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I want to read public domain books on an Android smartphone
January 10, 2013 2:03 PM   Subscribe

I want to read public domain books (especially Shakespeare) on my Galaxy S3. But all of the apps I can find are giving me trouble. What's the best-designed and most convenient solution?

Reading eBooks on a smartphone is great, but recently I've been trying to read Shakespeare and it's been a problem. The Kindle app, which has a large selection of free Shakespeare plays, won't let me shrink the text enough to preserve line breaks, which makes reading frustrating. Most of the other systems I've tried (Nook, Kobo, Google Books) have the same problem, plus no free books.

Is there a way I can download free ebook versions of Shakespeare plays that are nicely formatted for smartphones? I'm also not averse to paying a few dollars, especially if I get access to a good gloss and footnotes, except that every free sample of Shakespeare (Pelican, Modern Library) I've tried to download doesn't include the actual text of the play, so I can't tell if they have the same problem. If any of the professionally-edited versions are good for smartphone reading, please tell me.

Finally, if you know of a particularly fantastic, beautifully-designed ebook program for Android, I would love to hear about it. I'm starting to envy iOS people.
posted by vogon_poet to Technology (6 answers total) 5 users marked this as a favorite
 
I've used Aldiko for a couple of years, but recently I've switched to Moon Reader. Moon+ Reader has more "online stores" than Aldiko. (I just tried downloading the Project Gutenberg version of Romeo and Juliet with Moon+ Reader, and it looks very similar to a print version.)

If you want more control over what the text looks like you should consider downloading and converting the books with Calibre on a computer. Connect the phone with USB, and it should be detected automatically by Calibre.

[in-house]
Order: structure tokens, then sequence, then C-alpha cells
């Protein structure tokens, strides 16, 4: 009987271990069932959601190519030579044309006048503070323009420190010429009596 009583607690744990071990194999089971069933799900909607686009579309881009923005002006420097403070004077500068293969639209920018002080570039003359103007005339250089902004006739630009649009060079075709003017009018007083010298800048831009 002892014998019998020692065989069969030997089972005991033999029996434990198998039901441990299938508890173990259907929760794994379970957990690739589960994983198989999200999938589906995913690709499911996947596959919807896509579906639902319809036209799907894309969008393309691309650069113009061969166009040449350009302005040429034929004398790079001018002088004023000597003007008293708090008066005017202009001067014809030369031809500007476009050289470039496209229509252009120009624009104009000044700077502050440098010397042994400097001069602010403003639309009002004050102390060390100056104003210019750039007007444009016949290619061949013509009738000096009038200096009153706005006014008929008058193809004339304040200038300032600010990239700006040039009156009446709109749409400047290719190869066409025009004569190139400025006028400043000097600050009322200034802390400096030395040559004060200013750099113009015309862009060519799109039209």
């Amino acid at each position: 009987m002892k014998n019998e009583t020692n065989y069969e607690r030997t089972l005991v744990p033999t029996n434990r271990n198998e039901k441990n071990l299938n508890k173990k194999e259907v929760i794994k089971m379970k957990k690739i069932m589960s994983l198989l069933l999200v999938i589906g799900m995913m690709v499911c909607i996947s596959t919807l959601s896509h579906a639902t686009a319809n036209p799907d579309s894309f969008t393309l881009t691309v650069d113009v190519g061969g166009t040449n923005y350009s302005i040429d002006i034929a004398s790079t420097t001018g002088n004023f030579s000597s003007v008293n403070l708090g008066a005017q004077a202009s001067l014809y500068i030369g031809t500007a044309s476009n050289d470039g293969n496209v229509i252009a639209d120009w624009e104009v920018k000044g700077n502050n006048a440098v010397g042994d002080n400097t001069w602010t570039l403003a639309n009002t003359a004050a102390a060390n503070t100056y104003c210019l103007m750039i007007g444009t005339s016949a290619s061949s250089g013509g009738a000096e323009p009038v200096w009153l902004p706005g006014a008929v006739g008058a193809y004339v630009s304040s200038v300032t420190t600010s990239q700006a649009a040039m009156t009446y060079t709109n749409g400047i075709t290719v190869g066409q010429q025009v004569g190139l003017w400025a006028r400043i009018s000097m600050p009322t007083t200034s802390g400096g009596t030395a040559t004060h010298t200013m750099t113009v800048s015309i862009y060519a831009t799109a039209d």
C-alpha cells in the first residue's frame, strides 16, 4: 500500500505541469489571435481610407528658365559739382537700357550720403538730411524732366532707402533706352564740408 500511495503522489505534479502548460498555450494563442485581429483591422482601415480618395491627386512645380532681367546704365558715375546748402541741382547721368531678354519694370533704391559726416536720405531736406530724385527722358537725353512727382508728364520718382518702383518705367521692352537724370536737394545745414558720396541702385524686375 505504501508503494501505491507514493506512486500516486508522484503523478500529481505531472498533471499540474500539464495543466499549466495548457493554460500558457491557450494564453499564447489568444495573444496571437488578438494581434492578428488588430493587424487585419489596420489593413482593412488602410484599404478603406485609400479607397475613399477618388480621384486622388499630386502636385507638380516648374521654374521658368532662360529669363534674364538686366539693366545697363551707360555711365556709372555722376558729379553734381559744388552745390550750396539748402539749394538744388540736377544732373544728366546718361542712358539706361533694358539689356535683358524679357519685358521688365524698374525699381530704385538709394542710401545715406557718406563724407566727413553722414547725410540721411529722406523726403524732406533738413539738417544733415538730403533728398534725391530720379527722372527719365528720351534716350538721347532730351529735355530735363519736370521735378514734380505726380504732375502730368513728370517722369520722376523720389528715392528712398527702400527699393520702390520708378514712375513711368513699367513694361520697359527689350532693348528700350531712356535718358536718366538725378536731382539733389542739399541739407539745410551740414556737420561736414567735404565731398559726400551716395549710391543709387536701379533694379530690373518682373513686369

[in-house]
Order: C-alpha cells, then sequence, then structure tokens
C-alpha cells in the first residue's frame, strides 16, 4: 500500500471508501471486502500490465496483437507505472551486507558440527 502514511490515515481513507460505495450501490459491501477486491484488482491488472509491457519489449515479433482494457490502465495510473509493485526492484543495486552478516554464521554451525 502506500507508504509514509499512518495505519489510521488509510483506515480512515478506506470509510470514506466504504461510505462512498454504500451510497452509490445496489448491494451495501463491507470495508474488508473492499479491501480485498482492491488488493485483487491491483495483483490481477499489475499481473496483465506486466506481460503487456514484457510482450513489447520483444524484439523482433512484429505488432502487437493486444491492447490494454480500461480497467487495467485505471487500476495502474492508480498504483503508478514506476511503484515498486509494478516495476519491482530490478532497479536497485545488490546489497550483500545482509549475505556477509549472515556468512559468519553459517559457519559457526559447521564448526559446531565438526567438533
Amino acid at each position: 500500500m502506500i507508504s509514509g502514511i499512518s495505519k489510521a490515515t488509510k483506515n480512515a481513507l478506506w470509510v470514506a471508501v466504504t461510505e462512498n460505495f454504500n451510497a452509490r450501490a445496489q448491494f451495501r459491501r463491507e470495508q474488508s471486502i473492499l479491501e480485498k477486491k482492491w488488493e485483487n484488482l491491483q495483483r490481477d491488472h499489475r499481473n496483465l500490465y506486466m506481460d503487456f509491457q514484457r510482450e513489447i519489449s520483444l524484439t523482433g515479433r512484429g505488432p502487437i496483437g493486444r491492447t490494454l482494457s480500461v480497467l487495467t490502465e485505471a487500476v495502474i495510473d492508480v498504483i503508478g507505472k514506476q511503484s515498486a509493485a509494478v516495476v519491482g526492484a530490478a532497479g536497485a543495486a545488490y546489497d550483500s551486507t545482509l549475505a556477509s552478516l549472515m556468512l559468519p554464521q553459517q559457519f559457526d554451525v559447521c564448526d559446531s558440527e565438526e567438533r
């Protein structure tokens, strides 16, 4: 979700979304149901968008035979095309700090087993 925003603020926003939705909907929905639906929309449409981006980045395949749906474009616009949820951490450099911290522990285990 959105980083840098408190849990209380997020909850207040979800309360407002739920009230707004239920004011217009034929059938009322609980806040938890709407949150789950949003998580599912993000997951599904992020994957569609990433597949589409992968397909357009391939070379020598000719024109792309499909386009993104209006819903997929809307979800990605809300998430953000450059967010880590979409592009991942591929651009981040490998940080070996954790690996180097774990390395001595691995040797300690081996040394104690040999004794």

From an aesthetic point of view Aldiko is prettier, but Moon+ Reader (I use the pro version) has more features.
posted by Baron Humbert von Gikkingen at 2:18 PM on January 10, 2013 [3 favorites]


I like fbreader for Android (which is infinitely customisable with font size and margins and all); I know others prefer Aldiko (which I think is also customisable). I'd try your free ebooks with fbreader (in landscape mode maybe). The bookseller apps are not a tenth as customisable and lead to misery if you're doing much more than reading text in paragraphs.
posted by jeather at 2:19 PM on January 10, 2013 [3 favorites]


Sorry, no firsthand Android experience, but:

Doesn't Android have a Read Later app or Instapaper analog? Couldn't you just find a clean HTML version of Shakespeare (e.g.), hit "Read Later", and enjoy it on your phone afterwards...?
posted by RedOrGreen at 2:35 PM on January 10, 2013


Android does in fact have straight up Instapaper.
posted by Aizkolari at 2:42 PM on January 10, 2013


Like the Baron, I use Calibre and Moon+ Reader on my Nexus One. I didn't like Aldiko but do also use FBreader along with Moon+ so I can have two different books active at the same time (instead of having to navigate the "bookshelf" in my phone). Calibre makes it simple to use the epub format, which seems to work better than other formats. Project Gutenberg offers epub as a format for downloads.
posted by anadem at 7:32 PM on January 10, 2013


It turns out that Calibre is the best solution here, if you want control over exactly how things are formatted.
posted by vogon_poet at 10:56 AM on January 13, 2013


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